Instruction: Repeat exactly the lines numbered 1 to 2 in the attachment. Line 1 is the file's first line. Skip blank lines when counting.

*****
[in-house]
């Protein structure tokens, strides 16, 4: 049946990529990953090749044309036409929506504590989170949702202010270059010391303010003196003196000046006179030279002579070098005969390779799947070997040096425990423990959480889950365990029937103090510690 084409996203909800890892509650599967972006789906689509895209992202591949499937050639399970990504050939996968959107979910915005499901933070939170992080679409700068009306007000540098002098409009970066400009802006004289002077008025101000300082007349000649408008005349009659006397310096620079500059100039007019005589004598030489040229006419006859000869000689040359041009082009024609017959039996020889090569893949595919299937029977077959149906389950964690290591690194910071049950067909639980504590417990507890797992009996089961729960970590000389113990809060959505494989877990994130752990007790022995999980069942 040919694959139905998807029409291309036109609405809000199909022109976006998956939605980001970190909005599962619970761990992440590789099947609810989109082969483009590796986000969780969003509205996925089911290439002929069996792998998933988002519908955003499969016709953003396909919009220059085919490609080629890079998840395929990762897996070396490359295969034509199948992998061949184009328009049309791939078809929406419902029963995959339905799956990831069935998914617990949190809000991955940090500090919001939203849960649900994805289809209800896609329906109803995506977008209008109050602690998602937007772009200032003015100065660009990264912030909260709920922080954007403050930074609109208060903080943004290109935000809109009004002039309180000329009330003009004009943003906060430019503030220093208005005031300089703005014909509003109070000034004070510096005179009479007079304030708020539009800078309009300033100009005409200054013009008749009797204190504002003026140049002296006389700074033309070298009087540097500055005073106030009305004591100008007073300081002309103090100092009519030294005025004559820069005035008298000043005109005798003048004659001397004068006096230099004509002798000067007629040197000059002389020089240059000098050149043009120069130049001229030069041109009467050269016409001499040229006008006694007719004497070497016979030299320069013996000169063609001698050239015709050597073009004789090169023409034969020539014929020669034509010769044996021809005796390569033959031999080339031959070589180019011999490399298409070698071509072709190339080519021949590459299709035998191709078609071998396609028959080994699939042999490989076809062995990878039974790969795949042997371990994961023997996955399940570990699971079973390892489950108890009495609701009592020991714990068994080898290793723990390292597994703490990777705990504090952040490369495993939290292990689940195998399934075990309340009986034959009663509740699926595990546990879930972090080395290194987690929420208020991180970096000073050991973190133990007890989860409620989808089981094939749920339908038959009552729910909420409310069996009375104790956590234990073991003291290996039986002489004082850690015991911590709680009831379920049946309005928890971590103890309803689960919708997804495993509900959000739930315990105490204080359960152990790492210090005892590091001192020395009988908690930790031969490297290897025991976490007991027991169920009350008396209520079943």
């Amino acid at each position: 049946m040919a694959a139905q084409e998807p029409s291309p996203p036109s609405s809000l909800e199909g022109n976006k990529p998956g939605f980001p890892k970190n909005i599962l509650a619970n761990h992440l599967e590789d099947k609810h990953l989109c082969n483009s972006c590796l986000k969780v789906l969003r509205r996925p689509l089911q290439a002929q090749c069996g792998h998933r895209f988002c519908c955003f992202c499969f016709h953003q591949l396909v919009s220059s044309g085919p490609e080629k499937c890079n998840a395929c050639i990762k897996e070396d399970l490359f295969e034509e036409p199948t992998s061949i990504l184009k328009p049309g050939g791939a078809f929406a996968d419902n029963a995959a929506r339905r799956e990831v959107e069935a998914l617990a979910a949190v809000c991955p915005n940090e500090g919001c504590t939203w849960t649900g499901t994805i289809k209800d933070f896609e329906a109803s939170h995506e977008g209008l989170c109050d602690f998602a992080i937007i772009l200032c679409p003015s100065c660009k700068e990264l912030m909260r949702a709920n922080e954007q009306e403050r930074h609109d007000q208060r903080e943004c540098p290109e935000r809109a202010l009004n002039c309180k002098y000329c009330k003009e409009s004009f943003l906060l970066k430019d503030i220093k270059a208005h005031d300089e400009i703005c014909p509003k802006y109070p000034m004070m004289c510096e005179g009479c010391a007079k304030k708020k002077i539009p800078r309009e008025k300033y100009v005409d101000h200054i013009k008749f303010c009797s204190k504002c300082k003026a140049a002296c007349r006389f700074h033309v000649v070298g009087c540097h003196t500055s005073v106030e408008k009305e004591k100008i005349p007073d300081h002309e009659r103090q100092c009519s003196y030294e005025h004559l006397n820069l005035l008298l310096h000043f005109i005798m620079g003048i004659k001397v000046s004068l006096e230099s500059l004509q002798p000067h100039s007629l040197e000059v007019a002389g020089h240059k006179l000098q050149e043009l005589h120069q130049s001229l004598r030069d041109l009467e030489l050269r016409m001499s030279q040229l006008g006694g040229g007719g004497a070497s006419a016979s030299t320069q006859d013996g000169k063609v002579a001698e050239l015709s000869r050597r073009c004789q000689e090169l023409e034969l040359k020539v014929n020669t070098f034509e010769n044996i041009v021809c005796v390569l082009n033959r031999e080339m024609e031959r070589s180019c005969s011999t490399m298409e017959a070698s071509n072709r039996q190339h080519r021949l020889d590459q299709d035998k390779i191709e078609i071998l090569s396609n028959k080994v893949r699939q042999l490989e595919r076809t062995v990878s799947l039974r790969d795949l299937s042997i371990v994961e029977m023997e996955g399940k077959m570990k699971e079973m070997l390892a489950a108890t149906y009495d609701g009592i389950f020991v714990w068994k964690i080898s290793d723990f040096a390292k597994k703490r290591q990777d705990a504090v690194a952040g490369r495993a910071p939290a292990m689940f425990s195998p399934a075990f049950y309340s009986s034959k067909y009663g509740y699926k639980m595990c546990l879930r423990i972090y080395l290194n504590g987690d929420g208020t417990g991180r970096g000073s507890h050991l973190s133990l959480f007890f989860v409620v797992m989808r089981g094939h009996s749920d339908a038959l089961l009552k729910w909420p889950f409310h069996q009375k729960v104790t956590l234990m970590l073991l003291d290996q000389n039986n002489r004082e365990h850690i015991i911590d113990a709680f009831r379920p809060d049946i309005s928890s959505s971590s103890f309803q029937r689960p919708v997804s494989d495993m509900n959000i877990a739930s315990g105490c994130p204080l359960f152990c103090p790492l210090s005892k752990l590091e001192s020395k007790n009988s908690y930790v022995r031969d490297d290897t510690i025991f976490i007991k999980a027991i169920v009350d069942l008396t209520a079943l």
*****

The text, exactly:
[in-house]
């Protein structure tokens, strides 16, 4: 049946990529990953090749044309036409929506504590989170949702202010270059010391303010003196003196000046006179030279002579070098005969390779799947070997040096425990423990959480889950365990029937103090510690 084409996203909800890892509650599967972006789906689509895209992202591949499937050639399970990504050939996968959107979910915005499901933070939170992080679409700068009306007000540098002098409009970066400009802006004289002077008025101000300082007349000649408008005349009659006397310096620079500059100039007019005589004598030489040229006419006859000869000689040359041009082009024609017959039996020889090569893949595919299937029977077959149906389950964690290591690194910071049950067909639980504590417990507890797992009996089961729960970590000389113990809060959505494989877990994130752990007790022995999980069942 040919694959139905998807029409291309036109609405809000199909022109976006998956939605980001970190909005599962619970761990992440590789099947609810989109082969483009590796986000969780969003509205996925089911290439002929069996792998998933988002519908955003499969016709953003396909919009220059085919490609080629890079998840395929990762897996070396490359295969034509199948992998061949184009328009049309791939078809929406419902029963995959339905799956990831069935998914617990949190809000991955940090500090919001939203849960649900994805289809209800896609329906109803995506977008209008109050602690998602937007772009200032003015100065660009990264912030909260709920922080954007403050930074609109208060903080943004290109935000809109009004002039309180000329009330003009004009943003906060430019503030220093208005005031300089703005014909509003109070000034004070510096005179009479007079304030708020539009800078309009300033100009005409200054013009008749009797204190504002003026140049002296006389700074033309070298009087540097500055005073106030009305004591100008007073300081002309103090100092009519030294005025004559820069005035008298000043005109005798003048004659001397004068006096230099004509002798000067007629040197000059002389020089240059000098050149043009120069130049001229030069041109009467050269016409001499040229006008006694007719004497070497016979030299320069013996000169063609001698050239015709050597073009004789090169023409034969020539014929020669034509010769044996021809005796390569033959031999080339031959070589180019011999490399298409070698071509072709190339080519021949590459299709035998191709078609071998396609028959080994699939042999490989076809062995990878039974790969795949042997371990994961023997996955399940570990699971079973390892489950108890009495609701009592020991714990068994080898290793723990390292597994703490990777705990504090952040490369495993939290292990689940195998399934075990309340009986034959009663509740699926595990546990879930972090080395290194987690929420208020991180970096000073050991973190133990007890989860409620989808089981094939749920339908038959009552729910909420409310069996009375104790956590234990073991003291290996039986002489004082850690015991911590709680009831379920049946309005928890971590103890309803689960919708997804495993509900959000739930315990105490204080359960152990790492210090005892590091001192020395009988908690930790031969490297290897025991976490007991027991169920009350008396209520079943």